And what about the system of apartheid in which the free democracies keep the millions of immigrants forced to flee from the Western pillaging of their own countries and to seek bread and liberty over here? Or the role that democracy plays in the everyday physical and mental violence that capitalist society inflicts upon women? Or the violence and death disseminated by the world’s leading industry – organised crime?
Is this enough, or what else do you need before you understand what democracy is really like?
We are aware that the demonstrators in Genoa and the proletariat in general identify this word with their sacrosanct needs and aspirations, and use it to define a power that guarantees the liberty and emancipation of the whole of humanity. However, the reality is very different, and such aspirations can only be achieved by fighting existing democracy. Can we do it via the right to vote? Once again, we have to look reality in the face. If we look at the general trends taking place in Western countries, we can see that the power to condition the vote is becoming increasingly concentrated not simply in the hands of the bourgeoisie, but in its leading figures. It costs billions of dollars to run for the Presidency of the USA, and millions to win a seat in Parliament. And then there is the power of brainwashing, which has never been in the hands of so few people (and not only in Italy) and never before – in total liberty of course! – been so subject to the dictates of stock markets and the command centres of capitalism. It is no accident that, however much parliamentary parties and the (dis)information media urge electors to go to the polls, most of the workers and "common people" have stopped voting because they – rightly – see that the positions of the various parties are all tied to the single programme imposed by the needs of capitalist competition.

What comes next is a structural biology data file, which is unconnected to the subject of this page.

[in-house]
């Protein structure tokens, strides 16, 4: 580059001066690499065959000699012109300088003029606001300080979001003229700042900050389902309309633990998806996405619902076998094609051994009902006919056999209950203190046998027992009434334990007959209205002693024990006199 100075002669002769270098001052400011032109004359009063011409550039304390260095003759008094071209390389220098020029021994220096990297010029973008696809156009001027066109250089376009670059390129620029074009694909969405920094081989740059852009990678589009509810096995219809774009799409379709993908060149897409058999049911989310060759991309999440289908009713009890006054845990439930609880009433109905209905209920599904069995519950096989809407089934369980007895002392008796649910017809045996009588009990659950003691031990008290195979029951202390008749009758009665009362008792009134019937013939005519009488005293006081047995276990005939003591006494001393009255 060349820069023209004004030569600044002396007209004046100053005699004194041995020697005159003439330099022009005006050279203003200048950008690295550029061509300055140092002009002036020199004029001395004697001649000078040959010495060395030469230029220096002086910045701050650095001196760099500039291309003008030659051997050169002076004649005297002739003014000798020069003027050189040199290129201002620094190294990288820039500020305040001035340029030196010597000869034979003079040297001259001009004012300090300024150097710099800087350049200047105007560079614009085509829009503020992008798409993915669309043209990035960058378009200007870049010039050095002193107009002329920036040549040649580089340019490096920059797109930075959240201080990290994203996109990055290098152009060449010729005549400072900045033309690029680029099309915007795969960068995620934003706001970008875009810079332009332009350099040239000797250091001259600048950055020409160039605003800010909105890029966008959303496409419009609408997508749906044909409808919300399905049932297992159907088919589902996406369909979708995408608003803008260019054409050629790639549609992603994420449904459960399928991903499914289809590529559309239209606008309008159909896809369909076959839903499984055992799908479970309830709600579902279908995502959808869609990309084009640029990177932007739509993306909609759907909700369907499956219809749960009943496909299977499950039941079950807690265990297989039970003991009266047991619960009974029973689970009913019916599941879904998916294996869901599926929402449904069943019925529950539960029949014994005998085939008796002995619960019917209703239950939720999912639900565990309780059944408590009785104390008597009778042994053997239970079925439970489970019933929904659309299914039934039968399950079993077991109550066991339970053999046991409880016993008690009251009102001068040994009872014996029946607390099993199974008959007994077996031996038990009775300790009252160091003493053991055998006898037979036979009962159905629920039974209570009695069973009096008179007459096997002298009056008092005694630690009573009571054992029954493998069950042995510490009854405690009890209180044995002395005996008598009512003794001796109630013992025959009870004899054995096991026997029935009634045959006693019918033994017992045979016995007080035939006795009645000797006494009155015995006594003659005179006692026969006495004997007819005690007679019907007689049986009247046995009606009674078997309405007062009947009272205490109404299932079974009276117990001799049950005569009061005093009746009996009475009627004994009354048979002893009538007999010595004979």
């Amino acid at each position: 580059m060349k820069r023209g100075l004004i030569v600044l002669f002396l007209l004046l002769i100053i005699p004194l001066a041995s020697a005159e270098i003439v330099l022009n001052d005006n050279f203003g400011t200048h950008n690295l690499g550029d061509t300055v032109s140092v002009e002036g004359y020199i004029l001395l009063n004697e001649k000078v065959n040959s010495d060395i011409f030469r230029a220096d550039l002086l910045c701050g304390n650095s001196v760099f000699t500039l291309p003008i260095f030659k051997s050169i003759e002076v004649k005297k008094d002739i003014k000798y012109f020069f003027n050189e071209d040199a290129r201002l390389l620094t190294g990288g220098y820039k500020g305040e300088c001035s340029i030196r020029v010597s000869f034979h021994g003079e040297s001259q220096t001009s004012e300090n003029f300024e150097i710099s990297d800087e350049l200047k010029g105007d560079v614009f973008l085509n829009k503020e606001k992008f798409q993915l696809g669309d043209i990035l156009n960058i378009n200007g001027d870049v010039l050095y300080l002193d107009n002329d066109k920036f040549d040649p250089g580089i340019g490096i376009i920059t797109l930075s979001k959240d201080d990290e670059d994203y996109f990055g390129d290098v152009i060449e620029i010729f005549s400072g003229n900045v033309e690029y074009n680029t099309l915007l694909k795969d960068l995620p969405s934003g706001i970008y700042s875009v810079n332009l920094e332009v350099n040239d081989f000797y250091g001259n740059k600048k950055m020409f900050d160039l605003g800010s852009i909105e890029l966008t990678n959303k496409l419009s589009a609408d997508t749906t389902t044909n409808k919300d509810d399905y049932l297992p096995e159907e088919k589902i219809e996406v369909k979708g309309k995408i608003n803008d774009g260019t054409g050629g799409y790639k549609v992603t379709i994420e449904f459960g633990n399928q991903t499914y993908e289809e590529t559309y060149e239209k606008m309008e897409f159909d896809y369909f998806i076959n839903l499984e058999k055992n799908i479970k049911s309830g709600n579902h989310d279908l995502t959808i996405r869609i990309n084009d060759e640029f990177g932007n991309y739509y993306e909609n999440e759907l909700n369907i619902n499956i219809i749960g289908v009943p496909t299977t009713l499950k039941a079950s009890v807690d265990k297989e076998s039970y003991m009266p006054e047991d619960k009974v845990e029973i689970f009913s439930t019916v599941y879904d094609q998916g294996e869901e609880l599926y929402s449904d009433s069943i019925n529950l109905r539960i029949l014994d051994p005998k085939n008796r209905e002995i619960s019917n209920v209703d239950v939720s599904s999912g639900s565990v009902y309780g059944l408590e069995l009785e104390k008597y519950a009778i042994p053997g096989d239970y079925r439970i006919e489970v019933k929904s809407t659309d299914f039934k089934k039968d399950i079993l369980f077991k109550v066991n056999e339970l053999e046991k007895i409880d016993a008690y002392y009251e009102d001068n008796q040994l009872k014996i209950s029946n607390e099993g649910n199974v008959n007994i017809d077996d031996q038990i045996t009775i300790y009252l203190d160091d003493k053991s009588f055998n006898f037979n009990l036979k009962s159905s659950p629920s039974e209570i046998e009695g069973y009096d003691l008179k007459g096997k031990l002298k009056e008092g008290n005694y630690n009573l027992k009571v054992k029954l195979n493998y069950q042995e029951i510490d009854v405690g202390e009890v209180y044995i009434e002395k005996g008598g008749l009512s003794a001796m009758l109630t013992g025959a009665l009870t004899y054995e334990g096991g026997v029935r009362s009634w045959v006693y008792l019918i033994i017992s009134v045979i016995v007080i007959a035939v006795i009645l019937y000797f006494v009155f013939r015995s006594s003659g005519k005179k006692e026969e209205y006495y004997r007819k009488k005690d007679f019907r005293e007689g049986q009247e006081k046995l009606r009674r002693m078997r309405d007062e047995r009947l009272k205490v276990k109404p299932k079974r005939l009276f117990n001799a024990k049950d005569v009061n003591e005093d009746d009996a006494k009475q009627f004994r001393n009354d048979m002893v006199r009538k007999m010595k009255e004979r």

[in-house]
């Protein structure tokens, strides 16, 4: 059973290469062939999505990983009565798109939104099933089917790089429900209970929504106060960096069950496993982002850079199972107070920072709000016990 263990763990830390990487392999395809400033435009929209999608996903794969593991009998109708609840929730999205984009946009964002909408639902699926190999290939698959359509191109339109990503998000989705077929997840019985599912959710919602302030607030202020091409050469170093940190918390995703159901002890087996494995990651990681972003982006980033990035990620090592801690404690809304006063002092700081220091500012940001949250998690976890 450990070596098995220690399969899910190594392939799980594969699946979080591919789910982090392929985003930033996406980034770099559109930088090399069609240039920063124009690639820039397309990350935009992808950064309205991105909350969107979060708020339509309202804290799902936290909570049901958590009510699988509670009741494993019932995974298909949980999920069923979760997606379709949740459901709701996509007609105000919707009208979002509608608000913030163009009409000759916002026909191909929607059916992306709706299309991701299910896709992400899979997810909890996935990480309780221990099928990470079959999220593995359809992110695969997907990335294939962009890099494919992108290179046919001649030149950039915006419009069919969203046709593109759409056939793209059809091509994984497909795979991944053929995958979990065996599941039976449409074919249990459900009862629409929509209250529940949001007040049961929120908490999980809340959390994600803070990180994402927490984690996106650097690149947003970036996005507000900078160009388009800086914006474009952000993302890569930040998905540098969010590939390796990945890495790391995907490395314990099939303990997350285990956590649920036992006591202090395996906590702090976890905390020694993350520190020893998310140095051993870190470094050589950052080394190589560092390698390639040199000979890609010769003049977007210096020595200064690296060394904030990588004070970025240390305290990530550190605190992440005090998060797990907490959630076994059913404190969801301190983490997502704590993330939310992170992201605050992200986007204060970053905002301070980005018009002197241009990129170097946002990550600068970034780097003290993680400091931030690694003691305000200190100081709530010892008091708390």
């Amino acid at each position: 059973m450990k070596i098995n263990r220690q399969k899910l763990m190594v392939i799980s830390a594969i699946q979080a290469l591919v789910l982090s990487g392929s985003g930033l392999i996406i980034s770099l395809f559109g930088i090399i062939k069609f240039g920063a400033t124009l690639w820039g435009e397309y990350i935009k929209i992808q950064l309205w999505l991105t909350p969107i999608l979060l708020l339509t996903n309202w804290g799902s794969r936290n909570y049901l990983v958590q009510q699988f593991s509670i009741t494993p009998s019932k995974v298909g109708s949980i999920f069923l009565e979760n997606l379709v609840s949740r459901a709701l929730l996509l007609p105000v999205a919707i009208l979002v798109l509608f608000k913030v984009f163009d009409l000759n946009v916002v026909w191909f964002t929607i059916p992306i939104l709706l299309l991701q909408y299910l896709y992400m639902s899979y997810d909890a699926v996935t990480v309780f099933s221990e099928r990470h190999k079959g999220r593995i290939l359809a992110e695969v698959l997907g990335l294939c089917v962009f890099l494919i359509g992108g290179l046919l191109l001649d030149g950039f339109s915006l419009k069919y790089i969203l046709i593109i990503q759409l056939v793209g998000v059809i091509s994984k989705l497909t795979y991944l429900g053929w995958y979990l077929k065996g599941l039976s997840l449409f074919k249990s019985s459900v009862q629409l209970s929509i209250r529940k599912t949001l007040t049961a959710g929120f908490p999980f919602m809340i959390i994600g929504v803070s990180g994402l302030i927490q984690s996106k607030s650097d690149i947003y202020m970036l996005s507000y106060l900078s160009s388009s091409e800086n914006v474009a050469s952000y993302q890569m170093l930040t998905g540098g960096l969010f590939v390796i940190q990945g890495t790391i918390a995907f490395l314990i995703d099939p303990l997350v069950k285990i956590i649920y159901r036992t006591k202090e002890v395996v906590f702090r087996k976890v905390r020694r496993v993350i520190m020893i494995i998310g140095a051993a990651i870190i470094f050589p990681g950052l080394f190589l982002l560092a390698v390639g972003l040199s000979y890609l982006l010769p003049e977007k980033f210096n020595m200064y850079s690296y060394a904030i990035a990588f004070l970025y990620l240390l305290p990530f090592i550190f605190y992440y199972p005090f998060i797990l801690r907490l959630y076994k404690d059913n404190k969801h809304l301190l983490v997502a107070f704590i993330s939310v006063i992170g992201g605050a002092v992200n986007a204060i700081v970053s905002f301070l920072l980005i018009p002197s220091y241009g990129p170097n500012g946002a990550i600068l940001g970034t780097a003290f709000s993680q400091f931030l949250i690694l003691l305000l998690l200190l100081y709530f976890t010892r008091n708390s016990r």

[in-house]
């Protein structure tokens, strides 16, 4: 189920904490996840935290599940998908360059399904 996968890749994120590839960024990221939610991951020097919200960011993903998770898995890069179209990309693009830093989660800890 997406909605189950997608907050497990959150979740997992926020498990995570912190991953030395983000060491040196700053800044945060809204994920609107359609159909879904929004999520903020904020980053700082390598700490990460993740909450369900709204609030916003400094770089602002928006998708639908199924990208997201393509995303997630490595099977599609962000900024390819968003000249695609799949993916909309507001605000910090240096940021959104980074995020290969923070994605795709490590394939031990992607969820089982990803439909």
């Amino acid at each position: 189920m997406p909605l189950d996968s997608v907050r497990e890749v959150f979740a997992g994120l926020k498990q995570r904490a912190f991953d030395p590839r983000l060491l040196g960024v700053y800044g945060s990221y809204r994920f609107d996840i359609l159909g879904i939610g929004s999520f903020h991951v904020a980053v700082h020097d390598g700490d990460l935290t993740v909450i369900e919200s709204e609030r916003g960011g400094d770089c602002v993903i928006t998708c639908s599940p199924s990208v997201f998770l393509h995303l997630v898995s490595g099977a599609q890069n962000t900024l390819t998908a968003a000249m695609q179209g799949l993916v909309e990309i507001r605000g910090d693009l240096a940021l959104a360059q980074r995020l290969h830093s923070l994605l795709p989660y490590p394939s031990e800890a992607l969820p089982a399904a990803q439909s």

As elections and parliaments do not give workers and the exploited any say, there is no alternative to direct and militant action against bourgeois power and the capitalists whose interests it defends – against the market and the State. These last are not in opposition, as the mountains of rubbish written about so-called globalisation by the democratic press would have us believe when they say that national States no longer have any power. The States are powerless – but only within certain limits – only in economic terms:: they no longer control the movement of capital as they did during the critical phase of world capitalism between the two World Wars. But the democracies are more than ever instruments of coercion at the service of such capital, and act as such every day in the Balkans, Palestine, Genoa and everywhere else. The fundamental function of the bourgeois State is not to regulate money movements, but to control and repress the movements of the exploited.
This is the lesson of the days in Genova. Democracy and the market are two sides of the same coin, which bourgeois idealogues such as Luttwak rightly call the dictatorship of capitalism.
Can we then impose our claims for a different world on this economic and political apparatus by keeping our hands up?